12. Jarvis, it is when “no name” riders get popped yet the select few grabbing the glory come through clean that you must start to question how widespread doping is. Why do domestiques have to dope to keep up?

    The ease of avoiding detection, Frei openly admitting he only got caught because he forgot to follow post doping protocol; drink a lot of water. WADA saying HGH has been in widespread use through out the sports world yet there are hardly any caught using HGH because the window in which one has to be tested is so small. Atheletes are there to win, it’s a competative environment where your job is dependant on your performance on the bike.

    For me the above does not sit well, I remain hopeful that riders are clean yet realistic enough to not be surprised when the next Festina/Puerto/Galgo affair rears it’s ugly head.

    PS Don’t forget to ignore old dirty DS’s running teams now.

  13. @Jarvis
    I ‘m saying that anyone is allowed to comment on doping, but in my mind those comments don’t mean anything unless you are speaking from personal experience whether that be from a person who participates in doping or a person who doesn’t dope but watches it happen first hand. The debate (and Inrng’s post by extension) I am referring to, about who is or isn’t currently doping, has no basis in facts only opinion and speculation. I find that debating a topic is more valuable when arguments are based in facts. Everyone is entitled to their opinion of course, but that doesn’t resolve the debate or add much value. Go to the Cycling News Clinic forum and you can see first hand how effective debating/speculating on doping is. I was just saying that for me Inrng discussing doping discredited the other pieces of writing on this site a little, kind of like reviewing products would, at least in my mind. Cheers!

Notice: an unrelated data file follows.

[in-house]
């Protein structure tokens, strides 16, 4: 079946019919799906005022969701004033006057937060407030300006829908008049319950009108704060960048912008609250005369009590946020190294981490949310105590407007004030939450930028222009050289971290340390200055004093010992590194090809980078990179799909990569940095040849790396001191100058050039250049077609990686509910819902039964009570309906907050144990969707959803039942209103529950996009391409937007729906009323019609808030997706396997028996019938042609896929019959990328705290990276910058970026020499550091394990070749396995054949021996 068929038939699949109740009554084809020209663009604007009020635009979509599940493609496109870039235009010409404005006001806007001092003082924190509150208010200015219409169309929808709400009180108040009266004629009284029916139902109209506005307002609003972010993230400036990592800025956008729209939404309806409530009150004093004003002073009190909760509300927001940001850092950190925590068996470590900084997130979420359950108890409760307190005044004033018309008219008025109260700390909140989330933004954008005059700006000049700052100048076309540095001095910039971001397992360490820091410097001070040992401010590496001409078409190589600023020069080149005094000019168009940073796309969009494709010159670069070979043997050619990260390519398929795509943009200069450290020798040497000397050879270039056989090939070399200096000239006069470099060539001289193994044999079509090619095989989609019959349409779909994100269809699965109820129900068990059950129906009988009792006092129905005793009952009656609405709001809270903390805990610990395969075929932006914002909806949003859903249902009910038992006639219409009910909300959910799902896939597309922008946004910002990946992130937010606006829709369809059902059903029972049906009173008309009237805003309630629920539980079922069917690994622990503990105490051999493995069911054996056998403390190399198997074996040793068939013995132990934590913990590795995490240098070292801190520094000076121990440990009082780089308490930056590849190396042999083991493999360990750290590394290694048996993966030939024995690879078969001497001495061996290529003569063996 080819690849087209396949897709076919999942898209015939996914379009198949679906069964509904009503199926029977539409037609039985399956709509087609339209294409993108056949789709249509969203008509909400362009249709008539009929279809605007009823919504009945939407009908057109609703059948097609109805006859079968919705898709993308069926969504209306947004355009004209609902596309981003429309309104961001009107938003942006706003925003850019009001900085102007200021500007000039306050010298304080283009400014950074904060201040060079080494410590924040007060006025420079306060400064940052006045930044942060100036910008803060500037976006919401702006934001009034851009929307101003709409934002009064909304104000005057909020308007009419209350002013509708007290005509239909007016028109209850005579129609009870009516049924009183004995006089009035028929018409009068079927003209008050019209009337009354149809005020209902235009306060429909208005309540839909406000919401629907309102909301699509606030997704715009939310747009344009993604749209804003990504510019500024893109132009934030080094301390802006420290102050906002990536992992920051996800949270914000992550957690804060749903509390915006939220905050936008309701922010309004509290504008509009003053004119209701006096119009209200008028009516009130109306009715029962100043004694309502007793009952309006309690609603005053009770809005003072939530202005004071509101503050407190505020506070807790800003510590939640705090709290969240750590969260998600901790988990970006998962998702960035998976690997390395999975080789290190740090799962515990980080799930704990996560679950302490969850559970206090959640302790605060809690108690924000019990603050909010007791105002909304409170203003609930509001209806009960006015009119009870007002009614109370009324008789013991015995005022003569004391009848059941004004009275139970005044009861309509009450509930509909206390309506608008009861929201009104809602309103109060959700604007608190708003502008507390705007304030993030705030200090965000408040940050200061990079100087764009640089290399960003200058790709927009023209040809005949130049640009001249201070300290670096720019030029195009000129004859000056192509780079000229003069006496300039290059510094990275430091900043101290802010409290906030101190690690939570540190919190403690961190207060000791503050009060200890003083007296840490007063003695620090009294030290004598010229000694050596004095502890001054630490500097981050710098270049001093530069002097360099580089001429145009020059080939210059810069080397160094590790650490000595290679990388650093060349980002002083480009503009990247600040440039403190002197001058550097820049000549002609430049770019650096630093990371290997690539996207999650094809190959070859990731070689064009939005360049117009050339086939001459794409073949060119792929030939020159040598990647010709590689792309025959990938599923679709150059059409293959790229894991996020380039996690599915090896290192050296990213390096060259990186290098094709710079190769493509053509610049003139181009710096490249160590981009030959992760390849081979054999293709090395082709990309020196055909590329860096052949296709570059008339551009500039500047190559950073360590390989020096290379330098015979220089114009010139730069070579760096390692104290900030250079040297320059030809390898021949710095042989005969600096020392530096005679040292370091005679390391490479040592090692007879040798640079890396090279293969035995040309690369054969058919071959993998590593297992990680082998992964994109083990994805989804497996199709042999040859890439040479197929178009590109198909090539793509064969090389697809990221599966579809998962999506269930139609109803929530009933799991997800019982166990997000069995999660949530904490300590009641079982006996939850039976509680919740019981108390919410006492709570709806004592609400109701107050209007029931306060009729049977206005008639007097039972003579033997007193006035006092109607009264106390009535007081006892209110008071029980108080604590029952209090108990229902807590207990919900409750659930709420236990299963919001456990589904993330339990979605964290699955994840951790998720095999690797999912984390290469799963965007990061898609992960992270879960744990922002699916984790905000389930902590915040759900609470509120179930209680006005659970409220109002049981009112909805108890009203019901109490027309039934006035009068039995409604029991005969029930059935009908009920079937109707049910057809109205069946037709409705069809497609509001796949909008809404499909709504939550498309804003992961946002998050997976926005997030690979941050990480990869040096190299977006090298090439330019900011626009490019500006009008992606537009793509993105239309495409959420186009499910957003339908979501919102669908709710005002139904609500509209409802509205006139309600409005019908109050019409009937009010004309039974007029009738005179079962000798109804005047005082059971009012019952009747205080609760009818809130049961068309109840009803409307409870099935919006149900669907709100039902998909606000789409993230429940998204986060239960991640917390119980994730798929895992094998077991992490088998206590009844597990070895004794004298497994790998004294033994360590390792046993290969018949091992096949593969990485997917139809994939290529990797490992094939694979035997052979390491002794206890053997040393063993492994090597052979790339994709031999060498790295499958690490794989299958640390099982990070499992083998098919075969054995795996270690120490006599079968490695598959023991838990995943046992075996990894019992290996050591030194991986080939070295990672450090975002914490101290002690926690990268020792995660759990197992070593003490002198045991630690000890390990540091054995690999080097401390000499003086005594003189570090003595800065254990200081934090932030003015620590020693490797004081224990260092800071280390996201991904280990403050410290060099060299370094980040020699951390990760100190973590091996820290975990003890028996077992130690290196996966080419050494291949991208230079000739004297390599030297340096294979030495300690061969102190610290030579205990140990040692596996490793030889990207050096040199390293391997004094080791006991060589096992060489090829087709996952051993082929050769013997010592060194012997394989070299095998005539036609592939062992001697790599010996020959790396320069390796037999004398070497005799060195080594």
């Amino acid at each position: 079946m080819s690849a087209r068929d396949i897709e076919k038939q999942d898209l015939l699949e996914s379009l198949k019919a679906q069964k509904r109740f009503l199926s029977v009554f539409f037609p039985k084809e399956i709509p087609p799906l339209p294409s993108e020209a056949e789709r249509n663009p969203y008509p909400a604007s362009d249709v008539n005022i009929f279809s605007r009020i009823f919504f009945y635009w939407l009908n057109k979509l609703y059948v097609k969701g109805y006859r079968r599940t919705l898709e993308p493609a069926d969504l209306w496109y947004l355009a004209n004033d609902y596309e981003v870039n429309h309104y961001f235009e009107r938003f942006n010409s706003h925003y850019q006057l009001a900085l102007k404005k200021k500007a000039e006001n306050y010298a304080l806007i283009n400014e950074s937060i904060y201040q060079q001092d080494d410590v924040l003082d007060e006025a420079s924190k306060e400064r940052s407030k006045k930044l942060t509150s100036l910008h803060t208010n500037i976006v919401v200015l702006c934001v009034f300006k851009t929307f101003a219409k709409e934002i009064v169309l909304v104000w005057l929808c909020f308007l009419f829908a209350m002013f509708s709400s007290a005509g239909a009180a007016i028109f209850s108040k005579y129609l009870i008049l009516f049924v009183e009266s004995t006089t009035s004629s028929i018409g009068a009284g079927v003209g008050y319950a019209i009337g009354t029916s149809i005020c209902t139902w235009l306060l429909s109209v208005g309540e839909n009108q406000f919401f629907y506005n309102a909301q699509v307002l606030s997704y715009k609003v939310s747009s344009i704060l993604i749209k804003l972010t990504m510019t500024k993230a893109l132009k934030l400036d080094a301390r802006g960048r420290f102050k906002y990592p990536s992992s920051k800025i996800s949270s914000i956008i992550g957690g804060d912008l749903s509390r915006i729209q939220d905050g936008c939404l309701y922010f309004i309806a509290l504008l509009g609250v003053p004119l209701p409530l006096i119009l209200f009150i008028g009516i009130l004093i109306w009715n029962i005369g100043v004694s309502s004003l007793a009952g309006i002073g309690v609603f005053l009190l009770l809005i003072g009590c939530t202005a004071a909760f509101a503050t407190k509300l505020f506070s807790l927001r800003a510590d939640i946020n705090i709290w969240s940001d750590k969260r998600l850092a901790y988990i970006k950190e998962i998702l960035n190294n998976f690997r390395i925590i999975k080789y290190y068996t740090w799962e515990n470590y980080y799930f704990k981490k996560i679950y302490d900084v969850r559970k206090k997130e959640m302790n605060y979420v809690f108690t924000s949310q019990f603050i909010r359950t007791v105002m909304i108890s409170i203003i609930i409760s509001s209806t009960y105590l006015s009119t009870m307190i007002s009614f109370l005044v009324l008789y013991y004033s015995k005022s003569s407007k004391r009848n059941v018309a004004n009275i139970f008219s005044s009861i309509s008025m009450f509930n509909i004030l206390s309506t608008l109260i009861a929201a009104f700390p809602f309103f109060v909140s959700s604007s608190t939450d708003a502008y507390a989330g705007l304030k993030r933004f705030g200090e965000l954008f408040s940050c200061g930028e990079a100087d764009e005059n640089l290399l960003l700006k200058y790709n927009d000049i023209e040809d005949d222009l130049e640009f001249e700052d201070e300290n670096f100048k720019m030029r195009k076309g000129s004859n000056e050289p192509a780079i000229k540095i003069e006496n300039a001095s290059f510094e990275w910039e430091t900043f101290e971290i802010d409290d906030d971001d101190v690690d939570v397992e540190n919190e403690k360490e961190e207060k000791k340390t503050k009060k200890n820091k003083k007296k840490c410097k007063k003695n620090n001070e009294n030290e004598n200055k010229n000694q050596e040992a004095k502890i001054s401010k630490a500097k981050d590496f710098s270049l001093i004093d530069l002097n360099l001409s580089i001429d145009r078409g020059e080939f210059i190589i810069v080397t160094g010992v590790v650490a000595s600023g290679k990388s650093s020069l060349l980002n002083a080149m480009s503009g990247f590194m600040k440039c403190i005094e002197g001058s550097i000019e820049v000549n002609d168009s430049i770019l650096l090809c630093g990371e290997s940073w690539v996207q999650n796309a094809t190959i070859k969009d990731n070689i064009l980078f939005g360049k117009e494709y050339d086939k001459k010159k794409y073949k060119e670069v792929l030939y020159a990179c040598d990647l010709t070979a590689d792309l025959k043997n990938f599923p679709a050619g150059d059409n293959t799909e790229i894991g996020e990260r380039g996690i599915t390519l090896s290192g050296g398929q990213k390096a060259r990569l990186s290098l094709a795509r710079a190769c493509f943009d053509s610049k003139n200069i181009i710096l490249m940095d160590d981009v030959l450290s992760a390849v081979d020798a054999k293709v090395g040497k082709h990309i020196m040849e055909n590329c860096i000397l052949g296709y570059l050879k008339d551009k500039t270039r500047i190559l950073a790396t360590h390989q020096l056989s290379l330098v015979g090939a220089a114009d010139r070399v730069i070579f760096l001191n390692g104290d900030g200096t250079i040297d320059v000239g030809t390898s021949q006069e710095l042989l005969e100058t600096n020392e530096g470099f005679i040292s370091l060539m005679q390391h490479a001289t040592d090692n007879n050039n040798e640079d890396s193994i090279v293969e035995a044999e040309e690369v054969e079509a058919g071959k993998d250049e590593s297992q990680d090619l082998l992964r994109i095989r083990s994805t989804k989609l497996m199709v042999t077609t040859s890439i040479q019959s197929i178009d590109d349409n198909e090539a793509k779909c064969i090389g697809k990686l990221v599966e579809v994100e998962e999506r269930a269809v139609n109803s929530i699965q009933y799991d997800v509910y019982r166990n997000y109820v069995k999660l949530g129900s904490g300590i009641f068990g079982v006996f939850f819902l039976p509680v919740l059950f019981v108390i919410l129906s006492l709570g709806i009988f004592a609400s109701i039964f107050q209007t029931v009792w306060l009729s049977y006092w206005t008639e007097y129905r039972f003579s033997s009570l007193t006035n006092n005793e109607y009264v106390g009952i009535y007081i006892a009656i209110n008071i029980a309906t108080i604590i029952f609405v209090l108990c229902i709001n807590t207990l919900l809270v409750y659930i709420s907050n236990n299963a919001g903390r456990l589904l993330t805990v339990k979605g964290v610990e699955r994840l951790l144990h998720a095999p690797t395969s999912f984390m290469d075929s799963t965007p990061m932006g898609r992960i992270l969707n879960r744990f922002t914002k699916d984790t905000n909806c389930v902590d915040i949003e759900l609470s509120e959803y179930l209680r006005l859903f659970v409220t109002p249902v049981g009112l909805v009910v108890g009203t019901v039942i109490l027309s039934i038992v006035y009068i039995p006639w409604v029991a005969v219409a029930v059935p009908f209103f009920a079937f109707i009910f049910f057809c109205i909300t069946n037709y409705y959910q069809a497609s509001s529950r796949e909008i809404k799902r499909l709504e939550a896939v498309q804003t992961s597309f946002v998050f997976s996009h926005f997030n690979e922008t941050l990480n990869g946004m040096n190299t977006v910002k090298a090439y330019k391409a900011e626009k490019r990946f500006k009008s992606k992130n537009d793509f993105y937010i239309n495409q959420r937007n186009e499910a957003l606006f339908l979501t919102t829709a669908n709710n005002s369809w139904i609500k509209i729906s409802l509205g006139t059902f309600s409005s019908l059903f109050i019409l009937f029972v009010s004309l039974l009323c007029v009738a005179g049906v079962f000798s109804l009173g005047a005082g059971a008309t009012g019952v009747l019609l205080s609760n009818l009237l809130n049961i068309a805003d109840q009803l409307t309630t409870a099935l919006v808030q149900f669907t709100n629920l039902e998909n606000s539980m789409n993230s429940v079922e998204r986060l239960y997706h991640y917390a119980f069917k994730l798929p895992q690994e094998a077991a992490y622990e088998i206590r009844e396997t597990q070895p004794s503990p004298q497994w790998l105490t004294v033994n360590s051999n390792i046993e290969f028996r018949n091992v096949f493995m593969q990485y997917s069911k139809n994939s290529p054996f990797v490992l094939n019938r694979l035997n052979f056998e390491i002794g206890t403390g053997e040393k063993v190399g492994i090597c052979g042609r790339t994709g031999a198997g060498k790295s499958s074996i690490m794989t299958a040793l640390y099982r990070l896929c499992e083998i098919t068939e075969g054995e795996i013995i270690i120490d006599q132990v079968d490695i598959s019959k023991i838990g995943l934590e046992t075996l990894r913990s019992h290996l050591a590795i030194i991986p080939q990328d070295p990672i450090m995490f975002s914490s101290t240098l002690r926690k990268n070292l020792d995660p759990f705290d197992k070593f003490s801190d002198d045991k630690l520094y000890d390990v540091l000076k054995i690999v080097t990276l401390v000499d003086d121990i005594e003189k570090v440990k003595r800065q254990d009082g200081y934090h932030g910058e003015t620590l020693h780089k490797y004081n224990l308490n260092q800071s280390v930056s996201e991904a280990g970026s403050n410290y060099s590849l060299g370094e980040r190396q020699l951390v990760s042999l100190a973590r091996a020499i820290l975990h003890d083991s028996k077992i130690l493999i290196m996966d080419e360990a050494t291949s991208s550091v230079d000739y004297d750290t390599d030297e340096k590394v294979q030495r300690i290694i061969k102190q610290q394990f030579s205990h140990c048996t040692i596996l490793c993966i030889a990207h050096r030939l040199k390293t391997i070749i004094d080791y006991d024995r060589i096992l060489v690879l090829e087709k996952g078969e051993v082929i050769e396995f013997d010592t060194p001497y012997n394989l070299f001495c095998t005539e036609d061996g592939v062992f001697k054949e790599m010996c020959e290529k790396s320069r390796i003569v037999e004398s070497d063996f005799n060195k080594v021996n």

14. “Of course, just writing this is risky, I’m venturing into a minefield, in fact a marsh that contains land mines, you can get bogged down and blown to pieces.”

    Totally agree.

    To me, cycling is a beautiful and dirty sport all at the same time. I think progress has been made, but “winning clean” is a leap of faith that time will prove to be true or not. I’m hopeful but skeptical. Tests have tended to be half a season or more behind these guys. So, maybe this time next year I’ll feel better about these guys (but likely it will have to wait till after their “memoirs” are published). Maybe, after all, I am more jaded then skeptical? Anyway, regardless of this, I loved every one of the races thus far this year…I screamed at the live feed and celebrated the wins (and was disappointed when “my guy” lost). On the day I don’t think “he’s doped” and that is a major difference in some cases…

  15. As I said, a bit of a minefield. I’m careful not to draw specific or deep conclusions, just saying some teams stand out and they’re winning. But as with many times in the past, it’s too easy to latch on to clues saying it’s all clean and great, too many look for the signs and ignore the history of widespread doping.

  16. CT is pretty selective of what he picks from the SportsScientists article. I would’ve also included the following:

    “Does this prove that doping is not happening? Of course not – riders are smart, they micro-dose, they mask doping by using EPO to switch RBC formation back on when infusion would normally switch it off. There is still corruption, and no science, however powerful will be 100% effective if there is any hint of cover-up.”

    The point is that you can’t really say what “clean” is, let alone who or who is not a “clean” rider or team. It would be better to stay away from such speculation. Jarvis may like to watch Paris-Roubaix on cyclingfans and hope the link doesn’t go haywire in the last 5km, but I’d like to watch the race someday live on TV in HD. That’s never going to happen when the narrative thread of the race is whether the winner was “clean” enough to please the sport’s orthodoxists.

  17. You may want to criticise the UCI quite heavily, and occasionally you’ll get it right, but when they introduced the biological passport, they really distinguished themselves among governing bodies when it comes to the fight against doping. Anne Gripper really got a grip on the issue and should be lauded for what she did.